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New York, New York

Columbia '14 | urbanite | foodie | explorer | aspiring ukulelist | wanderlust 

Thought Sketches

 

 

Backpacking Bonanza

Sarah Chang

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At the request of a good friend who's planning to backpack in Europe, I've catalogued some tips and tricks that I used when I trekked through Europe for three months with one carry-on suitcase. It's everything I found useful or would have liked to know, and I hope it makes your trip a little more about the experience and a little less about logistics. 

How to pack:

This video shows you, literally, how to pack like a pro. Although I didn't discover this until afterwards, it would have made bulkiness so much easier. Alternatively, vacuum bags are magical. 

Before you leave: 

Download the metro/bus map apps for all the cities you're going to. There's nothing worse than trying to squint at a faraway map in a foreign language for the next stop on a crowded subway.

Download a currency converter app. Who would have thought your dollar would get you so far (or so little). If you're going through Europe, make sure you know which countries don't take the Euro (UK, Scandinavian countries, Czech Republic, Hungary, etc.)

Scan a copy of your passport and email it to yourself, just in case.

Get a Google Voice number before you leave so you can make/receive calls and texts abroad for free via your laptop or phone. Make sure you do this when you're still in the US since you can only sign up for the service with a US IP address.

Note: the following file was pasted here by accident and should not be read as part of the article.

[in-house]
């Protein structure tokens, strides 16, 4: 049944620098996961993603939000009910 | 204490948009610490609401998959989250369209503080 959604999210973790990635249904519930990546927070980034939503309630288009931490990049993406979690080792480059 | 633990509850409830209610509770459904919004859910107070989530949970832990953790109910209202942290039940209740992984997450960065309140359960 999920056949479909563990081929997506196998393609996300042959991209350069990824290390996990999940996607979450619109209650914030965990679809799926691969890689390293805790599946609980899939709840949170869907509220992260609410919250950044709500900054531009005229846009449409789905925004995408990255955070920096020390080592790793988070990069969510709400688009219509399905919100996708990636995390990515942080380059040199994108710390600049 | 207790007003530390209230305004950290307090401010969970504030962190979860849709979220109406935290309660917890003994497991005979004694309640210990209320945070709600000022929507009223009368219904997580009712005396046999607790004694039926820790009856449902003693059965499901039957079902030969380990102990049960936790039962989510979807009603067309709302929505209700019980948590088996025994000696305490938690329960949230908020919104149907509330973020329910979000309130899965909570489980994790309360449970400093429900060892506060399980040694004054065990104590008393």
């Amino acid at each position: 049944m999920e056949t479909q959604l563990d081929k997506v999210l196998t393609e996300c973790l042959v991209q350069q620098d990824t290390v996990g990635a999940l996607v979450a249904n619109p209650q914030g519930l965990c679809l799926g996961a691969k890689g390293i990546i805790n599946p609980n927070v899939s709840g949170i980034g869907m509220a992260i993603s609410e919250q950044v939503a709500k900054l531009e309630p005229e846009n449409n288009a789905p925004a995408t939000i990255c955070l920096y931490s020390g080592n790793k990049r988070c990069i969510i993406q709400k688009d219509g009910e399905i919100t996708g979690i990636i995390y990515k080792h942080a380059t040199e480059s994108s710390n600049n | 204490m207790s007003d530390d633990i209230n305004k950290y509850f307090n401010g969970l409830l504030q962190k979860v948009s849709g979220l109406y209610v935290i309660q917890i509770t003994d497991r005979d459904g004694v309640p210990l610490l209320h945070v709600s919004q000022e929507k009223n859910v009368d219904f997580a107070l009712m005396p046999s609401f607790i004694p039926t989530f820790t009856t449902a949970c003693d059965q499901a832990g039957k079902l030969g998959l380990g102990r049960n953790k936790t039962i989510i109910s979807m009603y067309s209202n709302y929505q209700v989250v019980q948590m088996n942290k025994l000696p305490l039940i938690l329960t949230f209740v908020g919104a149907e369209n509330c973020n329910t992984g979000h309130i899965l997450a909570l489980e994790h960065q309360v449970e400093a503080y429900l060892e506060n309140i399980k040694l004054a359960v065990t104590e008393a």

I've found skyscanner.net, booking.com, and hostelworld.com to be reliable sources for booking. Anything above a 7.5 rating on booking.com is generally decent. Flights are often cheaper than taking the train, but add in transport time/costs. 

Figure out how to get from the airport/train station to your hotel and back for each of your stopping cities. This means knowing the bus/subway number and route stop names for your hotel. You should keep this with you. The rest of the trip can be planned at the hotel, but make sure you do this while you still have internet access, aka before you leave so you're not stuck unable to make international calls or load a map without data.

It’s nice to have a detailed itinerary of where you’re supposed to be in your phone that you can access without WiFi. It keeps everything in order, and you’re never scrambling for the exact time the train leaves. Here's a PDF screenshot that I carried with me:

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What to bring: